The Danish company’s Ozempic product is a once-weekly GLP-1 receptor agonist designed to boost glycemic control in adults with Type II diabetes. The injection, administered in a pre-filled pen, won FDA approval in December.
Fiasp, a fast-acting mealtime insulin, is indicated for adults with Type I and Type II diabetes. The FDA gave the insulin aspart injection the go-ahead in September last year.
“With 1.5 million new patients diagnosed with diabetes each year, we must continue to innovate and bring to market new options to meet the diverse needs of patients,” David Moore, SVP of Novo Nordisk’s commercial business unit, said in prepared remarks.
“There is no one-size-fits-all approach to effectively managing diabetes and we are proud to add Ozempic and Fiasp to our market-leading portfolio to give patients new treatment options. Our robust portfolio of diabetes products addresses the concerns and needs of people with diabetes, particularly around dosing and administration.”
Earlier this month, Novo Nordisk shares fell after the insulin-maker missed expectations on Wall Street with its fourth quarter and full-year financial results.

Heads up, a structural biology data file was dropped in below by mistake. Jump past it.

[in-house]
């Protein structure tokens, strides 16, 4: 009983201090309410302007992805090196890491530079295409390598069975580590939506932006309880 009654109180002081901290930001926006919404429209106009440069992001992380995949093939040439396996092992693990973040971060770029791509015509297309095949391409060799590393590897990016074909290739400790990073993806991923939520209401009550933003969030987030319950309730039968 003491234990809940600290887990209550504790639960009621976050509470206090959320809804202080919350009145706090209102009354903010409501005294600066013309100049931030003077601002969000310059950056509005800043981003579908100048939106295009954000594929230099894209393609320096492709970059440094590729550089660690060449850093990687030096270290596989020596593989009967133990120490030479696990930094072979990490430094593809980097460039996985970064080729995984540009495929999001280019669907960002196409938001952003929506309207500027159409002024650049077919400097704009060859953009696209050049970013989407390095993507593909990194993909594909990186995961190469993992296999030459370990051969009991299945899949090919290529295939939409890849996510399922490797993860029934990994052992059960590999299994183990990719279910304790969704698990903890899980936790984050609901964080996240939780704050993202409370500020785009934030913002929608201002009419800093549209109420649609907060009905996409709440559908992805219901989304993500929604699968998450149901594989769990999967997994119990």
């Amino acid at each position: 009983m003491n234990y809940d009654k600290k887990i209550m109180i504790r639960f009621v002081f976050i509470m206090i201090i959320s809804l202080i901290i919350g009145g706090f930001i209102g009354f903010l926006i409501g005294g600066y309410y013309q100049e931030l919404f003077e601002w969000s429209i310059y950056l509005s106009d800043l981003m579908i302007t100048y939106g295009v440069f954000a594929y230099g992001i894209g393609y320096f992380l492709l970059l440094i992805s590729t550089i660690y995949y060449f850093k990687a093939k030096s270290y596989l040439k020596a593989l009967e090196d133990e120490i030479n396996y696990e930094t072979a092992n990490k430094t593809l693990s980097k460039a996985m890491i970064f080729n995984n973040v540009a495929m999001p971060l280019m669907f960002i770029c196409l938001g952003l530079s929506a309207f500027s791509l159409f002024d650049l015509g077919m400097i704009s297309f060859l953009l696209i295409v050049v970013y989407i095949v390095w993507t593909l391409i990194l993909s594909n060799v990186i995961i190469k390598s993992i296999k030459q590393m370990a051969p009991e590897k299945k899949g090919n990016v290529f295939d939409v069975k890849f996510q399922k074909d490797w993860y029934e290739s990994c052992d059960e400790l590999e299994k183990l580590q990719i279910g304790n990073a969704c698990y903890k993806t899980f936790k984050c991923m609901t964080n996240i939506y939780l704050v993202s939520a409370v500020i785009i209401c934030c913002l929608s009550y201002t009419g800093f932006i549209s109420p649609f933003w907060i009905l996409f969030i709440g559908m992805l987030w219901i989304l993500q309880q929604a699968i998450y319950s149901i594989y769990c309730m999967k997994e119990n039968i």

The company posted profits of $1.38 billion on sales of $4.68 billion for the 3 months ended Dec. 31, for bottom-line loss of -5% on sales loss of -5% compared with the same period last year.
Adjusted to exclude 1-time items, earnings per share were 57¢, behind consensus on The Street, where analysts were looking for sales of $4.86 billion.
The company also noted that its board’s chairman, Goran Ando, has decided not to seek re-election this year and that Helge Lund, a current member of the board, is slated to take the helm.
There are other personnel changes on the horizon for Novo Nordisk. The company’s SVP of corporate finance, Karsten Munk Knudsen, plans to assume the role of CFO in February this year, at which time the company’s existing chief finance exec, Jesper Brandgaard, will stay on as EVP of biopharm and legal affairs.